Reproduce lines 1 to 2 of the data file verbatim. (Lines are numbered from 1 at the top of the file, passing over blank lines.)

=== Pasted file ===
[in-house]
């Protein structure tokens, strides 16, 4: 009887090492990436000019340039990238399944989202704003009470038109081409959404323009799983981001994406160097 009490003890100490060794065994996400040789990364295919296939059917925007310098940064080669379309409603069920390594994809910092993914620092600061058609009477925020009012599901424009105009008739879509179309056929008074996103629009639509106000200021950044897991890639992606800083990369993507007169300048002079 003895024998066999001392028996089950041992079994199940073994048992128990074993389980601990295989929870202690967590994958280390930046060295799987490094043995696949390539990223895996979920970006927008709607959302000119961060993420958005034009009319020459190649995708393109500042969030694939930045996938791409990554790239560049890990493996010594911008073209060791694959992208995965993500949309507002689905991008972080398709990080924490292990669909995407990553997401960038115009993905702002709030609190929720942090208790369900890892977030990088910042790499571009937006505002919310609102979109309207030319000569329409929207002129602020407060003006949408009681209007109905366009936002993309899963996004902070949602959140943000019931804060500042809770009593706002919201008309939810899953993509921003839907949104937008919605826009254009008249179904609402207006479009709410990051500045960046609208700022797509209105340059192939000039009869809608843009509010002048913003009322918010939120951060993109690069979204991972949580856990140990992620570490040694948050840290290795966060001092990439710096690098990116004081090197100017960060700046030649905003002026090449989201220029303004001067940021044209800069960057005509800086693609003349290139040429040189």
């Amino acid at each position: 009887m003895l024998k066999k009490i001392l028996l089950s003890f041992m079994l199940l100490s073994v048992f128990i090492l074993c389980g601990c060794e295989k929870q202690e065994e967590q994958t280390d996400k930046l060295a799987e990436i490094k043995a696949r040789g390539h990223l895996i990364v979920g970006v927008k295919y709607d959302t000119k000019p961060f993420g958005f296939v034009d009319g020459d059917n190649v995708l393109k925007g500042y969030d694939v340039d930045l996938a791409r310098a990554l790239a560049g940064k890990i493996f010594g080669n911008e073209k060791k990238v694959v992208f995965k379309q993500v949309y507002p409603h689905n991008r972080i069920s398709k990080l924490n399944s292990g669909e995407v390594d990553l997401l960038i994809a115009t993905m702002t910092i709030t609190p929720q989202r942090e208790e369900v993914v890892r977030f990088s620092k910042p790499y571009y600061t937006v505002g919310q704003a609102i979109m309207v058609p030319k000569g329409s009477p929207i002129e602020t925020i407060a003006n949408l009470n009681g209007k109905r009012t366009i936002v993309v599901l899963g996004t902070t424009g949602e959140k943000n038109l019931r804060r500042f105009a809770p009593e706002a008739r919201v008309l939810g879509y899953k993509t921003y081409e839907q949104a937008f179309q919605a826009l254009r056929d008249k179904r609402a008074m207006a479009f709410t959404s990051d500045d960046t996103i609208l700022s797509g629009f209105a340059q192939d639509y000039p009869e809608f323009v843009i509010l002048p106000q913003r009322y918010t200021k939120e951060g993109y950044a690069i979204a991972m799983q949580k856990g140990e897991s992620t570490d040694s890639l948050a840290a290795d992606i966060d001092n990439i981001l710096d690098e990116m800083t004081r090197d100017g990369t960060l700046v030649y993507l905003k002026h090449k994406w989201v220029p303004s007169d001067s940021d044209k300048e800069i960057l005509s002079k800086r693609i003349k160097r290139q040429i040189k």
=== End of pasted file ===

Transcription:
[in-house]
């Protein structure tokens, strides 16, 4: 009887090492990436000019340039990238399944989202704003009470038109081409959404323009799983981001994406160097 009490003890100490060794065994996400040789990364295919296939059917925007310098940064080669379309409603069920390594994809910092993914620092600061058609009477925020009012599901424009105009008739879509179309056929008074996103629009639509106000200021950044897991890639992606800083990369993507007169300048002079 003895024998066999001392028996089950041992079994199940073994048992128990074993389980601990295989929870202690967590994958280390930046060295799987490094043995696949390539990223895996979920970006927008709607959302000119961060993420958005034009009319020459190649995708393109500042969030694939930045996938791409990554790239560049890990493996010594911008073209060791694959992208995965993500949309507002689905991008972080398709990080924490292990669909995407990553997401960038115009993905702002709030609190929720942090208790369900890892977030990088910042790499571009937006505002919310609102979109309207030319000569329409929207002129602020407060003006949408009681209007109905366009936002993309899963996004902070949602959140943000019931804060500042809770009593706002919201008309939810899953993509921003839907949104937008919605826009254009008249179904609402207006479009709410990051500045960046609208700022797509209105340059192939000039009869809608843009509010002048913003009322918010939120951060993109690069979204991972949580856990140990992620570490040694948050840290290795966060001092990439710096690098990116004081090197100017960060700046030649905003002026090449989201220029303004001067940021044209800069960057005509800086693609003349290139040429040189």